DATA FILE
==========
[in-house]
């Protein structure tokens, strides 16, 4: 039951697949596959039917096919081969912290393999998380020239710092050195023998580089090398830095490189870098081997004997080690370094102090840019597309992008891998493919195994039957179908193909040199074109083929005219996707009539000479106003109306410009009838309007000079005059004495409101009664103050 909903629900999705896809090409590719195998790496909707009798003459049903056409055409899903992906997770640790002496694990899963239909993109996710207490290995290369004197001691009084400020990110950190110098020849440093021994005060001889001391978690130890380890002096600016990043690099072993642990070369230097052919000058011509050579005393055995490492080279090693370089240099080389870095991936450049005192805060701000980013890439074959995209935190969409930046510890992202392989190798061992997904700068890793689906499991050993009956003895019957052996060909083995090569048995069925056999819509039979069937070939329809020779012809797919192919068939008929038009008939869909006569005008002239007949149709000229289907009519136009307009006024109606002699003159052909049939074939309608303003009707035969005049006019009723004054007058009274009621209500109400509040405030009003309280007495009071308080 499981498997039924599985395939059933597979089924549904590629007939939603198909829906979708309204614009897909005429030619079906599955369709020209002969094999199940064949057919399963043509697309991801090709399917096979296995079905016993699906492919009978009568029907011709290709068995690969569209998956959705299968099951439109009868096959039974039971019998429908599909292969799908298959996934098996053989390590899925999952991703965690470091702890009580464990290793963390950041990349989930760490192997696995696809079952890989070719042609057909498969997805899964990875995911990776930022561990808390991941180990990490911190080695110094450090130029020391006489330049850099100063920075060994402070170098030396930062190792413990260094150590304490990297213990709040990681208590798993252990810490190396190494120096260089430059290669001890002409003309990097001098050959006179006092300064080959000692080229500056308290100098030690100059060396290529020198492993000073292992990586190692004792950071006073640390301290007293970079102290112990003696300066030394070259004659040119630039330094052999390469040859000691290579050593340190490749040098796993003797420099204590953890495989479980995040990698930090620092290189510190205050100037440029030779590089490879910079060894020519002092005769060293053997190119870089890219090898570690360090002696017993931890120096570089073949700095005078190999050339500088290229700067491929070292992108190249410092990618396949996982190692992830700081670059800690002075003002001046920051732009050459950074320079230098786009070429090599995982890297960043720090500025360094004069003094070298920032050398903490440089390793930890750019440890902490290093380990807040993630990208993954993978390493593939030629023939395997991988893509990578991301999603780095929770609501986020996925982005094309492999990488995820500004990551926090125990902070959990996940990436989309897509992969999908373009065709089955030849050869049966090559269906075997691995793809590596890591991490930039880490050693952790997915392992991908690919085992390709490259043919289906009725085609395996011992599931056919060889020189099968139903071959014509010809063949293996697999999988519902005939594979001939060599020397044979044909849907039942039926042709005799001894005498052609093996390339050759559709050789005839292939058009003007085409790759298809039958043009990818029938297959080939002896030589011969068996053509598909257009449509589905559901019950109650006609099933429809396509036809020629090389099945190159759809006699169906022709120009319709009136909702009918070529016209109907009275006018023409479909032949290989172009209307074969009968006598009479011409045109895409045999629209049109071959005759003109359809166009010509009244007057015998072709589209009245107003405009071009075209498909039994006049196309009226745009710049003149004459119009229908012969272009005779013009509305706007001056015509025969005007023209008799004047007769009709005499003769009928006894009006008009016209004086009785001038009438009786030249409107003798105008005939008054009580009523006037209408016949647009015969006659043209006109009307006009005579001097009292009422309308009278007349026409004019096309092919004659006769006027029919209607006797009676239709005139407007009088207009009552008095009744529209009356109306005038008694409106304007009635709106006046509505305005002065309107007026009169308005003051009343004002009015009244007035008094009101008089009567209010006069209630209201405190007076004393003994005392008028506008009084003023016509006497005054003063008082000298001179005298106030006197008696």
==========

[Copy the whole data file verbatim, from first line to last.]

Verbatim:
[in-house]
């Protein structure tokens, strides 16, 4: 039951697949596959039917096919081969912290393999998380020239710092050195023998580089090398830095490189870098081997004997080690370094102090840019597309992008891998493919195994039957179908193909040199074109083929005219996707009539000479106003109306410009009838309007000079005059004495409101009664103050 909903629900999705896809090409590719195998790496909707009798003459049903056409055409899903992906997770640790002496694990899963239909993109996710207490290995290369004197001691009084400020990110950190110098020849440093021994005060001889001391978690130890380890002096600016990043690099072993642990070369230097052919000058011509050579005393055995490492080279090693370089240099080389870095991936450049005192805060701000980013890439074959995209935190969409930046510890992202392989190798061992997904700068890793689906499991050993009956003895019957052996060909083995090569048995069925056999819509039979069937070939329809020779012809797919192919068939008929038009008939869909006569005008002239007949149709000229289907009519136009307009006024109606002699003159052909049939074939309608303003009707035969005049006019009723004054007058009274009621209500109400509040405030009003309280007495009071308080 499981498997039924599985395939059933597979089924549904590629007939939603198909829906979708309204614009897909005429030619079906599955369709020209002969094999199940064949057919399963043509697309991801090709399917096979296995079905016993699906492919009978009568029907011709290709068995690969569209998956959705299968099951439109009868096959039974039971019998429908599909292969799908298959996934098996053989390590899925999952991703965690470091702890009580464990290793963390950041990349989930760490192997696995696809079952890989070719042609057909498969997805899964990875995911990776930022561990808390991941180990990490911190080695110094450090130029020391006489330049850099100063920075060994402070170098030396930062190792413990260094150590304490990297213990709040990681208590798993252990810490190396190494120096260089430059290669001890002409003309990097001098050959006179006092300064080959000692080229500056308290100098030690100059060396290529020198492993000073292992990586190692004792950071006073640390301290007293970079102290112990003696300066030394070259004659040119630039330094052999390469040859000691290579050593340190490749040098796993003797420099204590953890495989479980995040990698930090620092290189510190205050100037440029030779590089490879910079060894020519002092005769060293053997190119870089890219090898570690360090002696017993931890120096570089073949700095005078190999050339500088290229700067491929070292992108190249410092990618396949996982190692992830700081670059800690002075003002001046920051732009050459950074320079230098786009070429090599995982890297960043720090500025360094004069003094070298920032050398903490440089390793930890750019440890902490290093380990807040993630990208993954993978390493593939030629023939395997991988893509990578991301999603780095929770609501986020996925982005094309492999990488995820500004990551926090125990902070959990996940990436989309897509992969999908373009065709089955030849050869049966090559269906075997691995793809590596890591991490930039880490050693952790997915392992991908690919085992390709490259043919289906009725085609395996011992599931056919060889020189099968139903071959014509010809063949293996697999999988519902005939594979001939060599020397044979044909849907039942039926042709005799001894005498052609093996390339050759559709050789005839292939058009003007085409790759298809039958043009990818029938297959080939002896030589011969068996053509598909257009449509589905559901019950109650006609099933429809396509036809020629090389099945190159759809006699169906022709120009319709009136909702009918070529016209109907009275006018023409479909032949290989172009209307074969009968006598009479011409045109895409045999629209049109071959005759003109359809166009010509009244007057015998072709589209009245107003405009071009075209498909039994006049196309009226745009710049003149004459119009229908012969272009005779013009509305706007001056015509025969005007023209008799004047007769009709005499003769009928006894009006008009016209004086009785001038009438009786030249409107003798105008005939008054009580009523006037209408016949647009015969006659043209006109009307006009005579001097009292009422309308009278007349026409004019096309092919004659006769006027029919209607006797009676239709005139407007009088207009009552008095009744529209009356109306005038008694409106304007009635709106006046509505305005002065309107007026009169308005003051009343004002009015009244007035008094009101008089009567209010006069209630209201405190007076004393003994005392008028506008009084003023016509006497005054003063008082000298001179005298106030006197008696």